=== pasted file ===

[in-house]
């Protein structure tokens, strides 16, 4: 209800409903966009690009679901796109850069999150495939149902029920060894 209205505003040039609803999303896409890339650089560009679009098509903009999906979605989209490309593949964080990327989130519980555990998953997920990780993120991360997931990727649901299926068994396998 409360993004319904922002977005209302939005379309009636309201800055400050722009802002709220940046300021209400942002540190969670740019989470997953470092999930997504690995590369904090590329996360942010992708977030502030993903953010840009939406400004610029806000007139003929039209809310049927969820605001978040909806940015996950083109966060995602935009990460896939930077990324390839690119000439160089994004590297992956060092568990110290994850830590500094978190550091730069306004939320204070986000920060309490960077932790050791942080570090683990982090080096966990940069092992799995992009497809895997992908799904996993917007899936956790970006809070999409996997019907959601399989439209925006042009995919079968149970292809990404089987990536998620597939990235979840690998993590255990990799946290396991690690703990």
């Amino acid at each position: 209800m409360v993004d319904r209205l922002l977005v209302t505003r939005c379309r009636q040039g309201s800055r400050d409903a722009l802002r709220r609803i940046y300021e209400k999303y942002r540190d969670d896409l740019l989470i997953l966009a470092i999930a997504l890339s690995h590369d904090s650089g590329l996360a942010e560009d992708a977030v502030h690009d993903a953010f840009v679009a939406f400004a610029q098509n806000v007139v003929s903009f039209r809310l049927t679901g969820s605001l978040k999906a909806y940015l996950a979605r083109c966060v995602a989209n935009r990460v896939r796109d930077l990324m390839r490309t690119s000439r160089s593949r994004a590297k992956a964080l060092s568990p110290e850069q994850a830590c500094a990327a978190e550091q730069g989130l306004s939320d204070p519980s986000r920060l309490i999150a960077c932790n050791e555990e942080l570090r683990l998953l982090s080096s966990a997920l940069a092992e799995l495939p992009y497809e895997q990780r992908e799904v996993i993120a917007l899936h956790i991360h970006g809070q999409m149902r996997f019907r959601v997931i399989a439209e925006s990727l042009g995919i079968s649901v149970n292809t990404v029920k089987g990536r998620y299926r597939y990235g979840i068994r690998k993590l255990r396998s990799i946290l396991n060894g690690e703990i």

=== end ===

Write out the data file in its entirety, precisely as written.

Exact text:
[in-house]
């Protein structure tokens, strides 16, 4: 209800409903966009690009679901796109850069999150495939149902029920060894 209205505003040039609803999303896409890339650089560009679009098509903009999906979605989209490309593949964080990327989130519980555990998953997920990780993120991360997931990727649901299926068994396998 409360993004319904922002977005209302939005379309009636309201800055400050722009802002709220940046300021209400942002540190969670740019989470997953470092999930997504690995590369904090590329996360942010992708977030502030993903953010840009939406400004610029806000007139003929039209809310049927969820605001978040909806940015996950083109966060995602935009990460896939930077990324390839690119000439160089994004590297992956060092568990110290994850830590500094978190550091730069306004939320204070986000920060309490960077932790050791942080570090683990982090080096966990940069092992799995992009497809895997992908799904996993917007899936956790970006809070999409996997019907959601399989439209925006042009995919079968149970292809990404089987990536998620597939990235979840690998993590255990990799946290396991690690703990």
């Amino acid at each position: 209800m409360v993004d319904r209205l922002l977005v209302t505003r939005c379309r009636q040039g309201s800055r400050d409903a722009l802002r709220r609803i940046y300021e209400k999303y942002r540190d969670d896409l740019l989470i997953l966009a470092i999930a997504l890339s690995h590369d904090s650089g590329l996360a942010e560009d992708a977030v502030h690009d993903a953010f840009v679009a939406f400004a610029q098509n806000v007139v003929s903009f039209r809310l049927t679901g969820s605001l978040k999906a909806y940015l996950a979605r083109c966060v995602a989209n935009r990460v896939r796109d930077l990324m390839r490309t690119s000439r160089s593949r994004a590297k992956a964080l060092s568990p110290e850069q994850a830590c500094a990327a978190e550091q730069g989130l306004s939320d204070p519980s986000r920060l309490i999150a960077c932790n050791e555990e942080l570090r683990l998953l982090s080096s966990a997920l940069a092992e799995l495939p992009y497809e895997q990780r992908e799904v996993i993120a917007l899936h956790i991360h970006g809070q999409m149902r996997f019907r959601v997931i399989a439209e925006s990727l042009g995919i079968s649901v149970n292809t990404v029920k089987g990536r998620y299926r597939y990235g979840i068994r690998k993590l255990r396998s990799i946290l396991n060894g690690e703990i």